Take 2 pieces of 3/4 inch plywood and plane them down to 1/2 inch thickness. You will end up with imbalanced panels that are shaped like a banana. Glue them together as the drawing shows and you will end up with a panel that is dead straight and will not deflect under load. You cannot do this with just two pieces of 1/2 inch plywood. You must cause the imbalance in order to introduce the tension in the middle of the shelf.

From contributor M:
I built a unit that was 48 inches wide and used a 1 1/4 inch front on 3/4 oak plywood. It is now a couple of years old and has zero sag. They have some heavy material on the shelves and it does not affect it at all. Cutomers were happy. I have seen the shelving with metal support work okay, but I would not use it in a quality job.

From contributor C:
I don't think that 1" poplar will work at that span, and 1" plywood definitely won't, nor MDF. Not with a bookcase load, at any rate. If you don't feel like building a torsion box, then perhaps you should rethink your design.

From contributor L:
I was going to bring up contributor T's idea, but he did it first. Not *everybody* thought it was too weird!

From contributor P:
From a list in "Furniture and Cabinet Construction" by Andy Rae (good book):
Max spans for 10"W shelf @ 20lb per foot load
3/4 particleboard - 24"
3/4 MDF - 28"
3/4 Ply - 32"
3/4" - 36"
1" - 48"
1 1/2" - 63"
3/4" - 42"
1" - 48"
1 1/2" - 66"

From contributor A:
It looks like a piece of 5/4 x 10" x 46" soft maple would do the trick. Mill it, paint, go get some lunch. Use the money you save on the torsion box to take a limo to the restaurant.

From contributor N:
I am in the process of building a set of bookcases with shelves from 12" to 46-1/2" wide and 15" deep. Not the first time for this. I use a 3/4" 9 ply for the shelves. Across the front I use whatever wood the cabinet calls for at this width and depth. I biscuit join the front edge with a 1-1/2 x 1-1/2 rabbeted with a 3/4" x 3/4" rabbet. Biscuits are alternated bottom and front across the width. I also glue and tack a 3/4" strip across the back and use a line bored center support on the back of the cabinet. Works beautifully. No sag. It is a couple of hours of work for the 28 shelves I have to build tomorrow, but I don't have to worry about load issues even under heavy use. My dad is a railroad timber bridge engineer. His philosophy... If a 2x4 will work, a 6x8 has to be better.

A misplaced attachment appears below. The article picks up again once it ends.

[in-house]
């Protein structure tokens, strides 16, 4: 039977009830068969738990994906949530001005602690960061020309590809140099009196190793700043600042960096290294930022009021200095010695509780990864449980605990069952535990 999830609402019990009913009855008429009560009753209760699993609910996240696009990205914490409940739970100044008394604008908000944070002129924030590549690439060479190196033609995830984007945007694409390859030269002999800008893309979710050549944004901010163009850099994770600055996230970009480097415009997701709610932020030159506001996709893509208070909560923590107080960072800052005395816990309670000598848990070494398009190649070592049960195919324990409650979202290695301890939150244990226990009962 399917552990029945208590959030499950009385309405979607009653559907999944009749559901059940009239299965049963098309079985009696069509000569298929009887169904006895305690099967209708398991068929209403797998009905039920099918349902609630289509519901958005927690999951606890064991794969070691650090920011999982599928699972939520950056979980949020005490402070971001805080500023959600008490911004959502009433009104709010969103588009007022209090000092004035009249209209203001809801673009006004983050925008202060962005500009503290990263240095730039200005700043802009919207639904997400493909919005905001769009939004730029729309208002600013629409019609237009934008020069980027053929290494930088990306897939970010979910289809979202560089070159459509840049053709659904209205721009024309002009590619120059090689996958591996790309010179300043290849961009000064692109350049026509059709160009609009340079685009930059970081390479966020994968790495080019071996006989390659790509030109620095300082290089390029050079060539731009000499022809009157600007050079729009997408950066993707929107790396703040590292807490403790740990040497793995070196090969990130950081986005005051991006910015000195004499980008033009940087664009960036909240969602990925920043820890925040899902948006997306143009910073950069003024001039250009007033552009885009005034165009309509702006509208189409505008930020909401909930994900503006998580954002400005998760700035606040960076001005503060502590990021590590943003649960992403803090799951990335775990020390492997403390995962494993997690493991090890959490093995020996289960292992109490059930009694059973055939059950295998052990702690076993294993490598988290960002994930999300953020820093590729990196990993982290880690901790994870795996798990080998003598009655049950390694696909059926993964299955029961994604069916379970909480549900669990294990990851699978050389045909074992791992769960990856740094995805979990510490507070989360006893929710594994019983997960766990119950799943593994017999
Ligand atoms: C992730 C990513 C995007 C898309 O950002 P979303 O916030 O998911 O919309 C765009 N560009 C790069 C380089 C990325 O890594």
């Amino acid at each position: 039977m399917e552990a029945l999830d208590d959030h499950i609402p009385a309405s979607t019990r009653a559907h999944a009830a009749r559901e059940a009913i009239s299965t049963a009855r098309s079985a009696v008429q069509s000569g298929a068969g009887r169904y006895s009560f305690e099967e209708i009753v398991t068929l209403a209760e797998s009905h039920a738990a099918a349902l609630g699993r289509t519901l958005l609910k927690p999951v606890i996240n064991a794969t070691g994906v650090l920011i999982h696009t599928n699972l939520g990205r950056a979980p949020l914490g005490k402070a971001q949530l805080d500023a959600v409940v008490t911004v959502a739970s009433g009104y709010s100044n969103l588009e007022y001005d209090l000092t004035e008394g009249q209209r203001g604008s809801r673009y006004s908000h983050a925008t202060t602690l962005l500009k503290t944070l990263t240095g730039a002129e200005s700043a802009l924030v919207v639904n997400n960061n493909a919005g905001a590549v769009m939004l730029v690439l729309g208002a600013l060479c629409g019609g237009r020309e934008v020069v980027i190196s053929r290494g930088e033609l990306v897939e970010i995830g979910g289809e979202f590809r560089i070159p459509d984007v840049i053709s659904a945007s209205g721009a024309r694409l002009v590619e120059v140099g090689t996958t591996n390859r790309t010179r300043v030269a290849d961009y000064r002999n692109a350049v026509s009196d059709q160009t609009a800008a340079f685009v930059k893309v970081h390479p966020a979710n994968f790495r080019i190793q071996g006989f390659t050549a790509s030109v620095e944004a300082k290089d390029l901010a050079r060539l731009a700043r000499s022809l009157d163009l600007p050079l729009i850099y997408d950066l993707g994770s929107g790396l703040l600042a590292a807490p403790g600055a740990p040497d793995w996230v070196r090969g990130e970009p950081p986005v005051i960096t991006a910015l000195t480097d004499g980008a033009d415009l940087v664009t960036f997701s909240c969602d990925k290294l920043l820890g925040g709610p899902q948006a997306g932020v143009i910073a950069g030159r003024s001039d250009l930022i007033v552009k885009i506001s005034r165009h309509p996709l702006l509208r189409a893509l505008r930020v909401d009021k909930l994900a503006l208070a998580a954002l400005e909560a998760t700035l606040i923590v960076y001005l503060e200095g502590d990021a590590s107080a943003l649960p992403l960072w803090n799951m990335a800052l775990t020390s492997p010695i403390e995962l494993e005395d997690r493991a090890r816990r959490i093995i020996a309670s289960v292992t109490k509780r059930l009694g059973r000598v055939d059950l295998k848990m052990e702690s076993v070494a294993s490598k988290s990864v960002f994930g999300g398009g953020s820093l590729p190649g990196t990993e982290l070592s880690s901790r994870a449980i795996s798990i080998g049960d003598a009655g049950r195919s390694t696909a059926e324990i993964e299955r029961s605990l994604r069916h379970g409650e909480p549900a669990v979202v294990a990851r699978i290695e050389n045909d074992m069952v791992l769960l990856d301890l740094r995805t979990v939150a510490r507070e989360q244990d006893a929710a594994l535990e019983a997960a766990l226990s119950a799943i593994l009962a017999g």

From contributor B:
"If a 2x4 will work, a 6x8 has to be better."

Yes! I've had great success (in a high end market) with employing this practice.

The comments below were added after this Forum discussion was archived as a Knowledge Base article (add your comment).

Comment from contributor G:
If you'd like the shelves to be light, super strong and use minimal materials make a sandwich. Use 1x2 as a banding around the perimeter, 1/4" plywood top and bottom and scrap ripped 1" wide, (width is unimportant but 1/4" is fine) notched and made into a 4" grid for the interior. Glue it up and it will be very strong. I made some 8' shelves this way that you can stand in the center and they weigh nothing.